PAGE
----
"Be a good girl?" "Smile, sweetie." "She's such a nice girl." They're all phrases most women have heard in their lives, whether they're on the receiving end of them or have heard them being said to another woman. "Good" and "nice" are adjectives that have a lot of baggage for women, which is why it's so refreshing to read about a woman who is trying to avoid teaching her daughter to be either of those things.
On the New York Times' Motherlode blog, Catherine Newman writes about her daughter Birdy, who BTW, sounds like a kid that can hang:
She is deeply kind, profoundly compassionate and, probably, the most ethical person I know — but she will not smile at you unless either she is genuinely glad to see you or you’re telling her a joke that has something scatological for a punch line.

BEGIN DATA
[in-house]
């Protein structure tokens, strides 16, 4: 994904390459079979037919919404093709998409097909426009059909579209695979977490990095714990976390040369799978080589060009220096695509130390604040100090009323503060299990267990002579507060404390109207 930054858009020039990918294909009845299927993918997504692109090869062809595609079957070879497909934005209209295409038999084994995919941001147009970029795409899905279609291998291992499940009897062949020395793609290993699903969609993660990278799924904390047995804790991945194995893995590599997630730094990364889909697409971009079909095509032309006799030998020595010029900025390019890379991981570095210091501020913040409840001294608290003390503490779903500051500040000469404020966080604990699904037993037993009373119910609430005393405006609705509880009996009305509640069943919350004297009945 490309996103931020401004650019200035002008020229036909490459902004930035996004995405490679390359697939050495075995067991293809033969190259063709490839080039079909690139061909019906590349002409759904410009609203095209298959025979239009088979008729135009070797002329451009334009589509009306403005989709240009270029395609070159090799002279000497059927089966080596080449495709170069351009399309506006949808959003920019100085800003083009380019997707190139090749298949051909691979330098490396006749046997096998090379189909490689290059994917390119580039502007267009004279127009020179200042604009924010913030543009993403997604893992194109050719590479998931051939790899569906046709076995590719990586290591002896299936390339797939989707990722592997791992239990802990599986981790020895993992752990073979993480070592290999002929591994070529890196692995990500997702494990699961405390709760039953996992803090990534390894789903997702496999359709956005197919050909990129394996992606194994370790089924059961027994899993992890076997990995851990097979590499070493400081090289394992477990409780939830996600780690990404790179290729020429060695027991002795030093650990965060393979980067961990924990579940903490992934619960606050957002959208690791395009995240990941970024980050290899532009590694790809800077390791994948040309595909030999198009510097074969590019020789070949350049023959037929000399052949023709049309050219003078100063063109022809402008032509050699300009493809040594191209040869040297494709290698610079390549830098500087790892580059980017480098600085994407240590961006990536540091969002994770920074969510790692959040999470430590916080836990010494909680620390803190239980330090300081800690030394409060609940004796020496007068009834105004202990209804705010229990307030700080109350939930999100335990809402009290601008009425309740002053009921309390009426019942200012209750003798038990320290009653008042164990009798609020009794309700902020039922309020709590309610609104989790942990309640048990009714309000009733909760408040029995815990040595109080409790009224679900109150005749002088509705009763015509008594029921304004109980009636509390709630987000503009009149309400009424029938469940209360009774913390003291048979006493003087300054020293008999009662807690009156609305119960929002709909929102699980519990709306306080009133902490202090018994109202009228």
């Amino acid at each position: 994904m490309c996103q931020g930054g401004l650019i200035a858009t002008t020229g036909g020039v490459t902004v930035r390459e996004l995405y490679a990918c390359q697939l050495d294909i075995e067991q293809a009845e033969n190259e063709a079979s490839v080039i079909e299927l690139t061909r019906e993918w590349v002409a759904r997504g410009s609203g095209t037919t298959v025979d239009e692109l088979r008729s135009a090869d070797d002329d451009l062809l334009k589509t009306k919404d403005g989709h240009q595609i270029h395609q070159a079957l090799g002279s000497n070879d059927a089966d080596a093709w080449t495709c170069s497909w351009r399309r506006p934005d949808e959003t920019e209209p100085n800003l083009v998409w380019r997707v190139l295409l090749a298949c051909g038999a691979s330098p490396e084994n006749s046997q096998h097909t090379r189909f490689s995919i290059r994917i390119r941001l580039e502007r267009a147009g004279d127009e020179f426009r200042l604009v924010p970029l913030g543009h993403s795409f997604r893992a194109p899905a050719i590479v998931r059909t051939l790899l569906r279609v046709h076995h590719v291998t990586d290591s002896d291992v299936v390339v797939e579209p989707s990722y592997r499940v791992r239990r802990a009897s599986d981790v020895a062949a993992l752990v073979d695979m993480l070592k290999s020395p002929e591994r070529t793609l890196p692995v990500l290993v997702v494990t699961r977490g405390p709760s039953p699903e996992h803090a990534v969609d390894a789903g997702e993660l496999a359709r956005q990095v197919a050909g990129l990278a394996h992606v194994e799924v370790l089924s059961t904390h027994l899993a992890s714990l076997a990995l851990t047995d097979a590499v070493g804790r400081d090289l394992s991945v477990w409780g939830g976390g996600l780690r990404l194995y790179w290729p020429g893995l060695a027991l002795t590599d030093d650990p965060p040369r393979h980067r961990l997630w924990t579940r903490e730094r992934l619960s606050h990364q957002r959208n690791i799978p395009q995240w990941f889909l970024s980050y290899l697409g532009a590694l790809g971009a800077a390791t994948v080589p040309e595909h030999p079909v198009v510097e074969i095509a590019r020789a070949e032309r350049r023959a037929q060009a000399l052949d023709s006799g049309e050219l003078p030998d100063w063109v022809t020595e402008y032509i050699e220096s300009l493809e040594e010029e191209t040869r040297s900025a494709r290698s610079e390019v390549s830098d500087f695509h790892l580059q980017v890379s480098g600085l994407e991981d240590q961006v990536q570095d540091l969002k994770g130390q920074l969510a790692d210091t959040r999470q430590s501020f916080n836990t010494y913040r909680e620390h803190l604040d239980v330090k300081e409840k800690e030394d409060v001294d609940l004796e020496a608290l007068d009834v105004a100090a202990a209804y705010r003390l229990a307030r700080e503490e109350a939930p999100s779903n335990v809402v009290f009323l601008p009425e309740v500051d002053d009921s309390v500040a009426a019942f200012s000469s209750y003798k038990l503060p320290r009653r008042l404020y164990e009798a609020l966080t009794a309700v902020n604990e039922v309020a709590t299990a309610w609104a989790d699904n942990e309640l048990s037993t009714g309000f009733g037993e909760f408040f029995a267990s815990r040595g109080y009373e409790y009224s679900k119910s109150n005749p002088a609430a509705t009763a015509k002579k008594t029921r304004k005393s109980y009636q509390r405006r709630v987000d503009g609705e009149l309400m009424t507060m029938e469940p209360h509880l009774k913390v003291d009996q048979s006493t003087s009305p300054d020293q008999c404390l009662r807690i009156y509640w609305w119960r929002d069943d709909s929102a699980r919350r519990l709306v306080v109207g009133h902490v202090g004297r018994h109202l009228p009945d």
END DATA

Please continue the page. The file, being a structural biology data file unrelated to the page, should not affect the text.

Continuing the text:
Newman says she's encouraging Birday to behave exactly the way she wants to, in sharp contrast to the way Newman feels like she's lived her own life. Despite being a "radical, card-carrying feminist," Newman feels like she's constantly giving "out smiles indiscriminately, hoping to please not only friends and family but also my son’s orthodontist, the barista who rolls his eyes while I fumble apologetically through my wallet, and the ex-boyfriend who cheated on me."